My husband lit that spark. After determining to write again, I couldn’t come up with any solid storylines, so he suggested we brainstorm. While throwing ideas back and forth, one of his struck me: a boy superhero whose senses, strength, and speed are radically enhanced. Needless to say, I loved the idea, with one stipulation: the superhero had to be a girl. Once the seed was planted, the story quickly unfolded.

You were once an elementary school teacher.  What was your favorite part of that job?  Was writing a natural outgrowth?

Though I adored my students, my favorite part of teaching–believe it or not–was writing lesson plans.  I taught at a small Christian school that had a very loose curriculum, which was wonderful for me since it allowed room to really let my creative juices flow and build a fun literature-based curriculum. Those years of teaching were a blast!

I wouldn’t say writing per se is a natural outgrowth of having been an educator, however, my desire to produce quality, age-appropriate literature is. My children are also a huge motivating factor in this regard.

When can we expect the sequel, Cassidy Jones and Vulcan’s Gift?

Cassidy Jones and Vulcan’s Gift will be released this fall and I can hardly wait! In book two, I develop one of my most favorite characters: Jason Crenshaw, Cassidy’s twenty-five-year-old neighbor who had decided that he never wanted to grow up. Plus the new super villain is awesome!

Thanks, Elise, for your time and for creating such a great series.  And also thanks for donating a few Kindle copies to my readers!

Click here to buy your own copy of Cassidy Jones and the Secret Formula.

Check out Elise’s website:  http://www.cassidyjonesadventures.com

The Lightning Thief (Percy Jackson and the Olympians), by Rick Riordan, 2005, Book Review

the lightning thief“Look, I didn’t want to be a half-blood.

If you’re reading this because you think you might be one, my advice is: close this book right now. Believe whatever lie your mom or dad told you about your birth, and try to lead a normal life. 

Being a half-blood is dangerous. It’s scary. Most of the time, it gets you killed in painful, nasty ways.”

Percy Jackson is a troubled twelve-year-old who’s been diagnosed with dyslexia and ADHD and been kicked out of every school he’s ever attended. Then in sixth grade, his life really starts to tank. Particularly when his pre-algebra teacher turns into a bat-winged monster and tries to kill him. Things go from bad to worse until he learns he’s only half human. Then the fun really begins.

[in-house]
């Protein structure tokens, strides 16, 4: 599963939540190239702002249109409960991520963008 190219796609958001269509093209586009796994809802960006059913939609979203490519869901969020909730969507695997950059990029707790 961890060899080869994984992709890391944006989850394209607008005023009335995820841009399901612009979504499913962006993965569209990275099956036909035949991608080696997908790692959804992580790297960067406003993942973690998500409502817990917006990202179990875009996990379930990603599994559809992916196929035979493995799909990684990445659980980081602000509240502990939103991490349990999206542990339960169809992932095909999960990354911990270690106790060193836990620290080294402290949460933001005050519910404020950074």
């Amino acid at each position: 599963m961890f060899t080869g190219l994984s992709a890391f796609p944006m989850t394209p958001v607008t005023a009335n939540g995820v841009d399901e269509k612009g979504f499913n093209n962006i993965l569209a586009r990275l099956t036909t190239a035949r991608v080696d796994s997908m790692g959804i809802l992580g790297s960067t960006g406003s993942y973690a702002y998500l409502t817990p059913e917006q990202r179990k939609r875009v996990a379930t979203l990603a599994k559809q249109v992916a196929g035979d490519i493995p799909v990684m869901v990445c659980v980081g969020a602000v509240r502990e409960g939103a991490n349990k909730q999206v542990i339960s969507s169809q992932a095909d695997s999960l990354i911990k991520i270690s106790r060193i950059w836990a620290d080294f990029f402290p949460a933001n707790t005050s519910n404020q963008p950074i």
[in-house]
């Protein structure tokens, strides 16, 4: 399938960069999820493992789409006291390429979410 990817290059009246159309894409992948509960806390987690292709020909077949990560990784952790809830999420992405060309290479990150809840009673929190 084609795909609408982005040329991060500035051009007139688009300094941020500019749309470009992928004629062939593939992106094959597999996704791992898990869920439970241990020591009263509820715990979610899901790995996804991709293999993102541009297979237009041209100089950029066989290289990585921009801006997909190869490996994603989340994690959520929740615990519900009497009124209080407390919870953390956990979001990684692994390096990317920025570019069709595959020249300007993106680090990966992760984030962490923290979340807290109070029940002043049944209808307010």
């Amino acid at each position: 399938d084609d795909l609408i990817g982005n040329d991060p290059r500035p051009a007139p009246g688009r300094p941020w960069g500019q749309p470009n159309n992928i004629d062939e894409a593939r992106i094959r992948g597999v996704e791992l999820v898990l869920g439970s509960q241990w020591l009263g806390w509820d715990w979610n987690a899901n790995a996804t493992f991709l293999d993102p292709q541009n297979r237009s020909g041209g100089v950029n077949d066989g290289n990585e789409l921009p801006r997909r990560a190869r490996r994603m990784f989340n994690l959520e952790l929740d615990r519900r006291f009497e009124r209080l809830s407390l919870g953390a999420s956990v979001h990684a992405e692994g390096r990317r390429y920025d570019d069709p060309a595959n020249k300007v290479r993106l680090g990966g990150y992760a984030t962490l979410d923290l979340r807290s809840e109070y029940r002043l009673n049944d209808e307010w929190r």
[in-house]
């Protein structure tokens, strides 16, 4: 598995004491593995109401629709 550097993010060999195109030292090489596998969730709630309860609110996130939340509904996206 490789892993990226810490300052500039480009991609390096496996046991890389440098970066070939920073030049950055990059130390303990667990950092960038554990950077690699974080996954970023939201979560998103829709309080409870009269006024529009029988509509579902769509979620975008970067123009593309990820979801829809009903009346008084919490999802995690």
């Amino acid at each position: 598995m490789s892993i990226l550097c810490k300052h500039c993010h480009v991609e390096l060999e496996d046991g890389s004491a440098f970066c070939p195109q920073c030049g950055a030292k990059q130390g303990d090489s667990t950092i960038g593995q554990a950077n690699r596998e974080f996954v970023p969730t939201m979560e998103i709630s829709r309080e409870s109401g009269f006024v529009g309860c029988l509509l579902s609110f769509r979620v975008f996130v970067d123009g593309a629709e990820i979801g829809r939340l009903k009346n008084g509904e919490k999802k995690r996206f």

Rick Riordan’s imagination is astounding. Percy Jackson and the Lightning Thief is a quest among the ancient Greek gods, a fresh and unique setting for tween readers. He kept me on the edge of my seat all the way to the end of the book with a great mix of suspense, action and a hilarious writing style. Consider some of my favorite moments:

“Mr. Brunner was this middle-aged guy in a motorized wheelchair. He had thinning hair and a scruffy beard and a frayed tweed jacket, which always smelled like coffee.”

“He looked like a cherub who’d turned middle-aged in a trailer park.”

“Standing behind us was a guy who looked like a raptor in a leisure suit.”

The one drawback to using the ancient gods in a book for kids is their legendary tendency toward promiscuity. In Camp Half-Blood, where Percy goes for the summer, a cabin is built for each god to collect all the cast-off children he or she has created with mortals. In a book for kids, this background of complete social dysfunction makes me cringe. But Riordan’s handling of it never crosses any bounds of propriety, never prompts kids to start asking questions that demand uncomfortable answers. It’s simply a pitfall of featuring gods. I greatly appreciate the restraint Riordan uses concerning inappropriate language. It’s nice to make a recommendation without having to include that post script.

One of my favorite things about The Lightning Thief is the way it becomes personal immediately. Warning kids right off that they might share Percy’s half-blood condition, that they too might be in danger, lends his predicament authenticity and sends a thrill of danger through the reader. It sure caught me right away. Riordan also makes effective use of his chapter titles. With headings like “I Accidentally Vaporize my Pre-algebra Teacher” and “Grover Unexpectedly Loses his Pants,” what kid isn’t going to keep reading?

I know I’m coming to this series extremely late, but there may be others even more behind the times than me. On the chance that you, reader, happen to be one of the twenty-five Americans left who haven’t read it yet, let me encourage you to look up Percy Jackson. I give this book my enthusiastic, whole-hearted approval. Be assured, I will be looking up the sequels. They are: